I’m in Japan for the first time, for the 9th annual fablab conference, this time in Yokohama. Some initial observations include that the Japanese never really outgrow the phase where they prefer 2d representations to be drawings rather than photographs and that they really love packaging. My hotel room came with some pyjamas for very short people.
The conference is partially sponsored by Roland DG, a spin off from the company that does the musical instruments focused on printers (large format, UV ink), vinyl cutters, and milling machines. Their MDX-20 milling machine and Camm-1 vinyl cutter are part of the standard fablab inventory. They have a booth in the conference hall where they have some of their concept work on display, though all my questions to the engineers standing by the machines have been all but lost in translation, so all I know is what I can tell from looking at the products, and some information I wouldn’t necessarily trust through the layers of interpreted language.
So the concept mill is ‘arduino powered’, and they have the control board sitting out next to it, which is confusing:
The design is a huge upside down shield (or as they say in spanish, backpack), and besides the arduino, it has 4 allegra A4982 stepper motor drivers on it (which seems fine), and an STM32f103 board (which seems odd), and a sparkfun USB host breakout board (I suppose just for the Arduino?). From my limited communication efforts, it seems to be that the ARM-core is running some proprietary Roland DG software, which can be directed through an API accessible by the Arduino. It’s not like the JTAG interface isn’t there though, so you could also just reflash the STM32 directly, once you figure out which pins the stepper motor drivers are hooked up to.
In the spirit of being positive, I’ll start with pointing out cool parts of this whole ordeal: Roland is dipping their toes in open hardware! Unlike lots of other product designers nowadays, they implemented USB host! They used a processor for which we know the op codes! (Yes you non-infiltrants at apple, I’m looking at you.) They realize we may want lower level access to the digital fabrication machines we purchase for our homes/small workshops! All promising things.
Now the criticism: APIs to closed firmware are better than nothing, but still kinda lame on the spectrum of hackability. Also, this control board is the size of my laptop! (Ok this is a lie, I have a thinkpad w530 which could double as a tobaggon, but it is the size of my /aspirational/ laptop. One that has all the features of my w530 but weighs /less/ than a packraft. But I digress.) Is the arduino really necessary? Could they not have released a cross-platform IDE to reprogram the STM32 with, with sufficient encapsulation to make reprogramming accessible, but not powerless? STM32s all have native USB so the usb host shield would be unnecessary too, making the whole thing at least half the size. Perhaps they’re trying expose extra I/O pins through the Arduino, but if that’s the case then they might as well do that directly to the STM32 as well.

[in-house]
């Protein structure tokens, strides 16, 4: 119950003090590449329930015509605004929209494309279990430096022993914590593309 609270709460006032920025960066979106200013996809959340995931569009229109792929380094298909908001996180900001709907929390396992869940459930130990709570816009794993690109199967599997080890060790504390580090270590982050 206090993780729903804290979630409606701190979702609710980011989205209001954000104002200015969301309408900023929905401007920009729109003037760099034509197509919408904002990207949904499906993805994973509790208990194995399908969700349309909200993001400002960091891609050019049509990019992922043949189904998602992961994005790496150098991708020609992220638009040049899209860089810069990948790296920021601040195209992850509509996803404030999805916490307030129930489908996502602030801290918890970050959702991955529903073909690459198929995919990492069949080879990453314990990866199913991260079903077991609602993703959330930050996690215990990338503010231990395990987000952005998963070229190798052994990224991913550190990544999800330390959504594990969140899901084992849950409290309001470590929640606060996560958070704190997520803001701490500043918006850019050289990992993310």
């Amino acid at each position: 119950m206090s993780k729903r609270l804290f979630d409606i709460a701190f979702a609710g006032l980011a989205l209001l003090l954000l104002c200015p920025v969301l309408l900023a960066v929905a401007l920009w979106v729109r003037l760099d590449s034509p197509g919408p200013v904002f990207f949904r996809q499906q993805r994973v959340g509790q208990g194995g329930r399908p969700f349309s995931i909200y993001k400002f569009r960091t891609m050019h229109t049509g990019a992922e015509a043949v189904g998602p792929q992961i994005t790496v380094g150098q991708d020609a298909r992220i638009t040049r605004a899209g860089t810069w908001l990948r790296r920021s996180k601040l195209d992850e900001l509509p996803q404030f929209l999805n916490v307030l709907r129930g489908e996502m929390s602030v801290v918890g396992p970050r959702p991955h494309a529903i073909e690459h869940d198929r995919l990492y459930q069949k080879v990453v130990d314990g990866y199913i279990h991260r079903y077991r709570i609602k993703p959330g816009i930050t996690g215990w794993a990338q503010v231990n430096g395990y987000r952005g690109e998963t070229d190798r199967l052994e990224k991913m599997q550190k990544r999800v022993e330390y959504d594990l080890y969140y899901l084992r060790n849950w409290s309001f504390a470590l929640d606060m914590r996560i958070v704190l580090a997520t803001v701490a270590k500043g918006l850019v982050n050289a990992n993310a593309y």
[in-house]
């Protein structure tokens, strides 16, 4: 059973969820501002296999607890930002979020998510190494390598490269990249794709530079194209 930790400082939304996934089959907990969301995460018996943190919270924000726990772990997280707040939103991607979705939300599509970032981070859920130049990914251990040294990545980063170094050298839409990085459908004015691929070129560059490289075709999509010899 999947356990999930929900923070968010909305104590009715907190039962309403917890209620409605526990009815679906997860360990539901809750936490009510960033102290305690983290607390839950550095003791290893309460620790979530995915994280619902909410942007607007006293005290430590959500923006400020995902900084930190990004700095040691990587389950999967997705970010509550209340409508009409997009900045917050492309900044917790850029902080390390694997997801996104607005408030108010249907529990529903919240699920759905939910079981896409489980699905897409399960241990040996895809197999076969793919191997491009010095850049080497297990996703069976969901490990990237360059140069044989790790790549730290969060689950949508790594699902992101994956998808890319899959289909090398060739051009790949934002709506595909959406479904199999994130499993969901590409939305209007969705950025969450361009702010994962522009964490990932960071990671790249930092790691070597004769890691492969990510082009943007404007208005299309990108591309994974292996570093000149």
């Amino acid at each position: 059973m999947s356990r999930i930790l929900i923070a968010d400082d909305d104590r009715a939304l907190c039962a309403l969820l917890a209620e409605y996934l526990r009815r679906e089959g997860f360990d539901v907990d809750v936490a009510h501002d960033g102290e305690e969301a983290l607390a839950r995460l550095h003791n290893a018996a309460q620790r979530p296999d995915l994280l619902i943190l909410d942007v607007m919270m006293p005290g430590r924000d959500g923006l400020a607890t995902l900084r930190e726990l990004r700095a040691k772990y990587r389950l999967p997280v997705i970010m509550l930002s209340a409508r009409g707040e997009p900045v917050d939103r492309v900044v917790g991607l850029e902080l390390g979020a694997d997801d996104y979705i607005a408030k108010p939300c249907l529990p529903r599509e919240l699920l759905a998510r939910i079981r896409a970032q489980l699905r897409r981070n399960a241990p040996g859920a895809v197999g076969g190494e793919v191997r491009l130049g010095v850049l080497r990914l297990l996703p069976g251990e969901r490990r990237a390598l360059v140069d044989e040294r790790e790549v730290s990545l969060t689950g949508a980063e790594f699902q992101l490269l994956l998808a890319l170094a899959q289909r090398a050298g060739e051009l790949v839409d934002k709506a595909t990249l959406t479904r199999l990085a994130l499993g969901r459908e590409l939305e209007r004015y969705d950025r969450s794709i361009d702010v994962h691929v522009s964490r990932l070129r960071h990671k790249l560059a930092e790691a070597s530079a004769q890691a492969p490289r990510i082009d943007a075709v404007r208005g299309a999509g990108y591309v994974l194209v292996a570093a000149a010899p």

Anyway, despite my requests (which may or may not have been misunderstood) they didn’t give me one of these control boards to play with, so I won’t know how unfounded my whining is for the time being.
Here’s a photo of the whole Roland DG R&D engineering team waving our fablab visiting bus goodbye. Japanese hospitality is a whole new level of accommodating. I wish someone would make a compact camera that took less time to boot up so my photos would be less blurry.
Another board on display in the fab9 hall is this 32-bit RISC processor (RX63N) breakout board by Renesas called the Sakura board. It’s pink! And so Japanese! It has a web-based compiler so you never have to maintain your own toolchain, which I suppose could be both a good and a bad thing. They also have a tiny 16-bit processor breakout board, with the 100GJA or RL78 processor onboard. I played with it a little bit, but before investing too much time in learning more about their processors I wanted know more about the boards ongoing availability which seemed questionable based on the online documentation, which seems intended mainly for Japanese marketing purposes.
So besides Roland, Korg, Yamaha, and a few other musical instrument manufacturers are also based in Hamamatsu. Korg threw some kind of synth party in one of the Shibuya fablabs, so I went there and they gave me a PCB for their KLM-3116, and a print out of a down-sampled jpeg of part of the schematic. So ok, again, if you’re going to open something up enough that anyone sufficiently skilled in the art could reproduce your work (read: anyone in Shenzhen), why not do it right? No bill of materials, no pcb layout documentation? Basically useless plastic with some metal.
Open source hardware summit at MIT next week… hopefully not another echo chamber love fest. Drop me a line if you want to come over and play music.